23. Purchase and Leaseback of Bolzano Industrial Site

A. Lease of Bolzano Industrial Site to Valbruna

B. Lease Exemption under Valbruna/Bolzano Lease

C. Environmental and Research and Development Assistance to Bolzano

Company Specific Subsidies Conferred by the Government of Valle d” Aosta

24. Assistance Associated with Sale of CAS

A. Lease of Cogne Industrial Site

B. Provision of Electricity

C. Waste Plant

D. Loans to CAS to Transfer its Property

Distribution of Copies of the Petition

In accordance with section 702(b)(4)(A)(i) of the Act, a copy of the public version of the petition have been provided to the GOI and the EC. We will attempt to provide a copy of the public version of the petition to each exporter named in the petition, as provided for under § 351.203(c)(2) of the Department's regulations.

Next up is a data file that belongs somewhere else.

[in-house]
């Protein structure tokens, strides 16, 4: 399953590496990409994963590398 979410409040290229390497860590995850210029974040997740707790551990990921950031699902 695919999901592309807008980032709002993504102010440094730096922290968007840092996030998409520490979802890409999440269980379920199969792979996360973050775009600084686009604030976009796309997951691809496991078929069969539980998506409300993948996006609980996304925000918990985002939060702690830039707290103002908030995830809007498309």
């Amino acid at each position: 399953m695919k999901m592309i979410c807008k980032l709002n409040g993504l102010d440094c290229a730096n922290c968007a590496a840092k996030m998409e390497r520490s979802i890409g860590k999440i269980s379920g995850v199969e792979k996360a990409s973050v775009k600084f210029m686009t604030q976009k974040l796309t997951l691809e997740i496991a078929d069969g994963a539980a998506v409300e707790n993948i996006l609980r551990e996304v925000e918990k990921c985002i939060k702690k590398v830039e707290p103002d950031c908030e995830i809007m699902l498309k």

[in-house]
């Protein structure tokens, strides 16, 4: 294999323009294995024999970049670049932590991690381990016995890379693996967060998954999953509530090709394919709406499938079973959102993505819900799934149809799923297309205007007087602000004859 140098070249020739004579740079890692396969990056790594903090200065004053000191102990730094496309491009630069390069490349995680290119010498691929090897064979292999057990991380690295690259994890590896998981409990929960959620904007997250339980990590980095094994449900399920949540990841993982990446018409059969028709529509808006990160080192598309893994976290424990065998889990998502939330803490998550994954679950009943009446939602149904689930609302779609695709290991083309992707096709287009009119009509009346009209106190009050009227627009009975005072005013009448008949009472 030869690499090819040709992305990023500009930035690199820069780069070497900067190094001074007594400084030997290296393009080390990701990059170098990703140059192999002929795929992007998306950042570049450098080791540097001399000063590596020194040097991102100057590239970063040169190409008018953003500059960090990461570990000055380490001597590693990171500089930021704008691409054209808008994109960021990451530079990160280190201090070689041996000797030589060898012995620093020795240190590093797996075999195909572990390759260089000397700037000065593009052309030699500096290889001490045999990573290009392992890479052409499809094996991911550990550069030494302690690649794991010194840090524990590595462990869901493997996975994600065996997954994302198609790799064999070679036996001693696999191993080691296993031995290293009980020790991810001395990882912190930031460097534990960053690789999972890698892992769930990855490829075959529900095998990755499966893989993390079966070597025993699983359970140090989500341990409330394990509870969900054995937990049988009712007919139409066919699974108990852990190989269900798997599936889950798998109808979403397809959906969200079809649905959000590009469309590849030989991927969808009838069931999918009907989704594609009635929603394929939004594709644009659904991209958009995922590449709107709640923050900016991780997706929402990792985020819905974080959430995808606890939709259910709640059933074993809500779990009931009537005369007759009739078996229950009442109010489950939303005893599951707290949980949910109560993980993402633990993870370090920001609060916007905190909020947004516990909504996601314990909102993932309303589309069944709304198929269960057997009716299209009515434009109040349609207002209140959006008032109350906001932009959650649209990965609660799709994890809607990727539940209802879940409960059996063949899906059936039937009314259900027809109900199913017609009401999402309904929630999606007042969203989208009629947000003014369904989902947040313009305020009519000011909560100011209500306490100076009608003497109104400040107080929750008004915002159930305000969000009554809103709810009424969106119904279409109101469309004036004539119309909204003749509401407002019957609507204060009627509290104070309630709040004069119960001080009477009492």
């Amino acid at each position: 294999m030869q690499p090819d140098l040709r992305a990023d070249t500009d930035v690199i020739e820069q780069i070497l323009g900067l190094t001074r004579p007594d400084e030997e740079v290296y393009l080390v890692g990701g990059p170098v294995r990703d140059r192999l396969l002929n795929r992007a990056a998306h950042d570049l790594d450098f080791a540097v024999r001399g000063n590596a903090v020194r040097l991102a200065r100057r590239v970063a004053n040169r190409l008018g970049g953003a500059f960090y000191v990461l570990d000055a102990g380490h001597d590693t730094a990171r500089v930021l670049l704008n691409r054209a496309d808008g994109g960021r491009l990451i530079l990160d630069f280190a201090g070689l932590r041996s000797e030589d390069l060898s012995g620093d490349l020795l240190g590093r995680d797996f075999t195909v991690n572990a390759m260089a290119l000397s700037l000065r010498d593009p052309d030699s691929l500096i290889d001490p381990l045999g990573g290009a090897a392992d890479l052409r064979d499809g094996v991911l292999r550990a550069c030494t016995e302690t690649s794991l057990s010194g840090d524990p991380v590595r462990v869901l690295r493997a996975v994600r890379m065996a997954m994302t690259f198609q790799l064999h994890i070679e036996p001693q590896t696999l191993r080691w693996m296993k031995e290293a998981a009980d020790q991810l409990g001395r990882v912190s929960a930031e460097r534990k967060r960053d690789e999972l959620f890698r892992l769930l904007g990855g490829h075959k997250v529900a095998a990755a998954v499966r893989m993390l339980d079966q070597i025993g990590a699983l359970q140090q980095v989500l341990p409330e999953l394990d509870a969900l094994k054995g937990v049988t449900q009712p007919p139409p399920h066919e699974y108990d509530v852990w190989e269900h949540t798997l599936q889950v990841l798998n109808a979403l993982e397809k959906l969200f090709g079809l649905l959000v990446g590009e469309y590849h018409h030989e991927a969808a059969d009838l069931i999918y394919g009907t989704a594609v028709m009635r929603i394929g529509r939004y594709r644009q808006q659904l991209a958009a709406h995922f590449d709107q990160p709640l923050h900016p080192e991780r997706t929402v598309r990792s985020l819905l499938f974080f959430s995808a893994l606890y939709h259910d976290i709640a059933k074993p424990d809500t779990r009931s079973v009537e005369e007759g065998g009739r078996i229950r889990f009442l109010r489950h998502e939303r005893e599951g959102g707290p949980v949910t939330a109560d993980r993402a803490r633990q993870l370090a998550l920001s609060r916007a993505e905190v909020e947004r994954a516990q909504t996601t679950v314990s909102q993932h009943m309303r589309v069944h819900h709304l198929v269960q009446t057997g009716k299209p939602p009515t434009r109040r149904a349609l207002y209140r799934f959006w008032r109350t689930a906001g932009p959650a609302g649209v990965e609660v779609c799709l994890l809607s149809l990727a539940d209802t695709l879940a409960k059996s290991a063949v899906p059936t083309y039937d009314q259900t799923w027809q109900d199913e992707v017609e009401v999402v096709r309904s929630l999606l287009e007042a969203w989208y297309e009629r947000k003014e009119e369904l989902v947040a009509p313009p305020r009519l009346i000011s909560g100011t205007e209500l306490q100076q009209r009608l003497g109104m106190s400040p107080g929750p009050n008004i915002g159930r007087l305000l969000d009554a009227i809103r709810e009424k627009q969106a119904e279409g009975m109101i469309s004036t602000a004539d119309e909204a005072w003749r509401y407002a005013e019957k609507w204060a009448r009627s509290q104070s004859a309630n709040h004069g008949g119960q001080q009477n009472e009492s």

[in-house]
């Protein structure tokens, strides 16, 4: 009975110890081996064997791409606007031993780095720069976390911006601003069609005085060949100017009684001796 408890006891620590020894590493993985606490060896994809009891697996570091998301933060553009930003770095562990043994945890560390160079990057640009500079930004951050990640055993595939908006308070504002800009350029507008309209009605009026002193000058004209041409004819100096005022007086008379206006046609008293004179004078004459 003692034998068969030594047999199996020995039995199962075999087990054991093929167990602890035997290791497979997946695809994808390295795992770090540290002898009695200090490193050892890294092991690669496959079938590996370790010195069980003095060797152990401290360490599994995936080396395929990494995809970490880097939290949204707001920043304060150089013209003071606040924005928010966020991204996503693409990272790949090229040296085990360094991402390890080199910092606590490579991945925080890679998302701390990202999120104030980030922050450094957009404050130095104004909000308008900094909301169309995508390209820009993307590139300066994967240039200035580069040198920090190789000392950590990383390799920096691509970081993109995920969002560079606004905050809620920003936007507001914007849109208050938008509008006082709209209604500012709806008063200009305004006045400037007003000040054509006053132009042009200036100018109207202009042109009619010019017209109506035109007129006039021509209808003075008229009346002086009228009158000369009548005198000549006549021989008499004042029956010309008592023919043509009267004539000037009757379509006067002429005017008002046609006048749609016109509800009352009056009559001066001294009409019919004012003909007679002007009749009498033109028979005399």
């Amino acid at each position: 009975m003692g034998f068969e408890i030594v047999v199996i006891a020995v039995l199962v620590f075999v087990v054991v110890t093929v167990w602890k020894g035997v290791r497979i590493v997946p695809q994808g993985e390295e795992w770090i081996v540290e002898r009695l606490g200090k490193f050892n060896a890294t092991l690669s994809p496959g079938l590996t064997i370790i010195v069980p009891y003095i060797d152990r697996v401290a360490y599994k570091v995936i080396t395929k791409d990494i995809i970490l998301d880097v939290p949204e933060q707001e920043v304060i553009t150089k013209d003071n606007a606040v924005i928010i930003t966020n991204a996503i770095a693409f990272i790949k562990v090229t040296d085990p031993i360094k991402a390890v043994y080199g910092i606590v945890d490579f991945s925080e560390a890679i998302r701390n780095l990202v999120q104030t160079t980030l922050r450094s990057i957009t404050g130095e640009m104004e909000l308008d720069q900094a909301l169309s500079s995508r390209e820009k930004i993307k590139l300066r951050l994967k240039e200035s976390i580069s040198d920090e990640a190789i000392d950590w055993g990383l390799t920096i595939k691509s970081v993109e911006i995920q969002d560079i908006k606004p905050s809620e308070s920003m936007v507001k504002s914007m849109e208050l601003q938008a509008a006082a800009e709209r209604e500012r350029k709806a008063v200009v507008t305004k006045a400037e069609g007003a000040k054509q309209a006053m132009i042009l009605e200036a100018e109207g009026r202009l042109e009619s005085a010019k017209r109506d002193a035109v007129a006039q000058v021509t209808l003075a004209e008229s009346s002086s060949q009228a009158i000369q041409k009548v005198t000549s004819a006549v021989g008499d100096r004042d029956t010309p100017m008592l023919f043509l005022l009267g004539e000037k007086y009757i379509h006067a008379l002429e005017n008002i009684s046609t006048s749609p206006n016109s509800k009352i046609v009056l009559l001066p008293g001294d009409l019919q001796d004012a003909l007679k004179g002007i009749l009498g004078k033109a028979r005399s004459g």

ITC Notification

We have notified the ITC of our initiation, as required by section 702(d) of the Act.

Preliminary Determination by the ITC

The ITC will determine no later than February 12, 2001, whether there is a reasonable indication that import of stainless steel bar from Italy is causing material injury, or threatening to cause material injury to, a U.S. industry. A negative ITC determination will result in the investigation being terminated; otherwise, the investigation will proceed according to statutory and regulatory time limits.

This notice is issued and published pursuant to section 777(i) of the Act.

Start Signature

Dated: January 17, 2001.

Troy H. Cribb,